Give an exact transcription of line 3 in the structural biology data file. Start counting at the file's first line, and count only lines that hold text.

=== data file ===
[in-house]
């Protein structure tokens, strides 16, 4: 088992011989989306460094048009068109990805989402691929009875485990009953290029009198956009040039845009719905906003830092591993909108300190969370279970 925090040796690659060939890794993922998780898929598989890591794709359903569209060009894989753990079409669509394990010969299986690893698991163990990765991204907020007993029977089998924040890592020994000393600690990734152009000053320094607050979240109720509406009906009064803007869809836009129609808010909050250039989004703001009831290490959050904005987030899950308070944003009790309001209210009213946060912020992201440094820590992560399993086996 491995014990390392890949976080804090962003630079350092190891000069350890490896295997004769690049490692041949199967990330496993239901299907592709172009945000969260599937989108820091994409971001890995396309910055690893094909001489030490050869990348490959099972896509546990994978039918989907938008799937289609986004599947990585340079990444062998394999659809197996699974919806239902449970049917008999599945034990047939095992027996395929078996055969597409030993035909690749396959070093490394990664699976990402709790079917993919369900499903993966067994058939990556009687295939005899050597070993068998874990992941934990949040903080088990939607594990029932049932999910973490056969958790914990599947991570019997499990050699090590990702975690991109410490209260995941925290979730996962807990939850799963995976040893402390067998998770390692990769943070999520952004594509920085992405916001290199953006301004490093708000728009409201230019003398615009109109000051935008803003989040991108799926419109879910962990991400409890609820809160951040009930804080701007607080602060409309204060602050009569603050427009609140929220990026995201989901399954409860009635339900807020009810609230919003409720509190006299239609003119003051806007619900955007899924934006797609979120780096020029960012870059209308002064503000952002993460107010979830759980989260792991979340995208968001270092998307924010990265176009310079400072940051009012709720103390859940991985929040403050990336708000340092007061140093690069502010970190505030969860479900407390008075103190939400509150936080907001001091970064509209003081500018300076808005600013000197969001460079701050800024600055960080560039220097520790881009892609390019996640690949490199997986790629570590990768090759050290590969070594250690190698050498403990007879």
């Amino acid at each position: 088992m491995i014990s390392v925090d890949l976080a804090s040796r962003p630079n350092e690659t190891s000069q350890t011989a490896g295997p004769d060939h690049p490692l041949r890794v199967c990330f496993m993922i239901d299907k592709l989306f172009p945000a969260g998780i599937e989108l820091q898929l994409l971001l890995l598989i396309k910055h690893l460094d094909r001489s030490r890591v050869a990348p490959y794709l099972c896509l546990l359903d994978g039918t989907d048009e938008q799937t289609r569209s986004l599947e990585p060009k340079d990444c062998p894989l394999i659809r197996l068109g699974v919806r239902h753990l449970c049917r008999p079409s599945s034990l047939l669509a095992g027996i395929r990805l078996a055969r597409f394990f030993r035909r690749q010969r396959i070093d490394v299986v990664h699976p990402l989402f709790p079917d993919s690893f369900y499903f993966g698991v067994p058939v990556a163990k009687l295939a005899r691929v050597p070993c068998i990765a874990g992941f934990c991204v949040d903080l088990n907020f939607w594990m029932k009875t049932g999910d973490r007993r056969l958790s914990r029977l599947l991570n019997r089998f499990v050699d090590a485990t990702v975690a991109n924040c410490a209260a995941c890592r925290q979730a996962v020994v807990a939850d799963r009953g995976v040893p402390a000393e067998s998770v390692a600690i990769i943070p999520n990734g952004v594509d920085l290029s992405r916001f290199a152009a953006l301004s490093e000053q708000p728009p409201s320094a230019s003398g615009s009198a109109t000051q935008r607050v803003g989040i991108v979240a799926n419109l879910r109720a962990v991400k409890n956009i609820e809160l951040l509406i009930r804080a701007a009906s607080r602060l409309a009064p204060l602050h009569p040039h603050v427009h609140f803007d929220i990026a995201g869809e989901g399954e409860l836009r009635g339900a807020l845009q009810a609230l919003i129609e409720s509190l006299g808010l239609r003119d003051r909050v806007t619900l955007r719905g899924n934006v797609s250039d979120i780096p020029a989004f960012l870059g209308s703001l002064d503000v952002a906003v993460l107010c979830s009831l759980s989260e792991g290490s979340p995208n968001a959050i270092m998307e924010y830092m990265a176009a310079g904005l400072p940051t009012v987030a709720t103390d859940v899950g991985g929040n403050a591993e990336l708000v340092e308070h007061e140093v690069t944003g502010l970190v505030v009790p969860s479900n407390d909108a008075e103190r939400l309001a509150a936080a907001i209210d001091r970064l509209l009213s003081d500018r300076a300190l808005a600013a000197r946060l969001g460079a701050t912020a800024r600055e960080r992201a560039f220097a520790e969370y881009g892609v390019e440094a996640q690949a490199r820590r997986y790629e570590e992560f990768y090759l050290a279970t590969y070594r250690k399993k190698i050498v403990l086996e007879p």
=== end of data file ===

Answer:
């Amino acid at each position: 088992m491995i014990s390392v925090d890949l976080a804090s040796r962003p630079n350092e690659t190891s000069q350890t011989a490896g295997p004769d060939h690049p490692l041949r890794v199967c990330f496993m993922i239901d299907k592709l989306f172009p945000a969260g998780i599937e989108l820091q898929l994409l971001l890995l598989i396309k910055h690893l460094d094909r001489s030490r890591v050869a990348p490959y794709l099972c896509l546990l359903d994978g039918t989907d048009e938008q799937t289609r569209s986004l599947e990585p060009k340079d990444c062998p894989l394999i659809r197996l068109g699974v919806r239902h753990l449970c049917r008999p079409s599945s034990l047939l669509a095992g027996i395929r990805l078996a055969r597409f394990f030993r035909r690749q010969r396959i070093d490394v299986v990664h699976p990402l989402f709790p079917d993919s690893f369900y499903f993966g698991v067994p058939v990556a163990k009687l295939a005899r691929v050597p070993c068998i990765a874990g992941f934990c991204v949040d903080l088990n907020f939607w594990m029932k009875t049932g999910d973490r007993r056969l958790s914990r029977l599947l991570n019997r089998f499990v050699d090590a485990t990702v975690a991109n924040c410490a209260a995941c890592r925290q979730a996962v020994v807990a939850d799963r009953g995976v040893p402390a000393e067998s998770v390692a600690i990769i943070p999520n990734g952004v594509d920085l290029s992405r916001f290199a152009a953006l301004s490093e000053q708000p728009p409201s320094a230019s003398g615009s009198a109109t000051q935008r607050v803003g989040i991108v979240a799926n419109l879910r109720a962990v991400k409890n956009i609820e809160l951040l509406i009930r804080a701007a009906s607080r602060l409309a009064p204060l602050h009569p040039h603050v427009h609140f803007d929220i990026a995201g869809e989901g399954e409860l836009r009635g339900a807020l845009q009810a609230l919003i129609e409720s509190l006299g808010l239609r003119d003051r909050v806007t619900l955007r719905g899924n934006v797609s250039d979120i780096p020029a989004f960012l870059g209308s703001l002064d503000v952002a906003v993460l107010c979830s009831l759980s989260e792991g290490s979340p995208n968001a959050i270092m998307e924010y830092m990265a176009a310079g904005l400072p940051t009012v987030a709720t103390d859940v899950g991985g929040n403050a591993e990336l708000v340092e308070h007061e140093v690069t944003g502010l970190v505030v009790p969860s479900n407390d909108a008075e103190r939400l309001a509150a936080a907001i209210d001091r970064l509209l009213s003081d500018r300076a300190l808005a600013a000197r946060l969001g460079a701050t912020a800024r600055e960080r992201a560039f220097a520790e969370y881009g892609v390019e440094a996640q690949a490199r820590r997986y790629e570590e992560f990768y090759l050290a279970t590969y070594r250690k399993k190698i050498v403990l086996e007879p």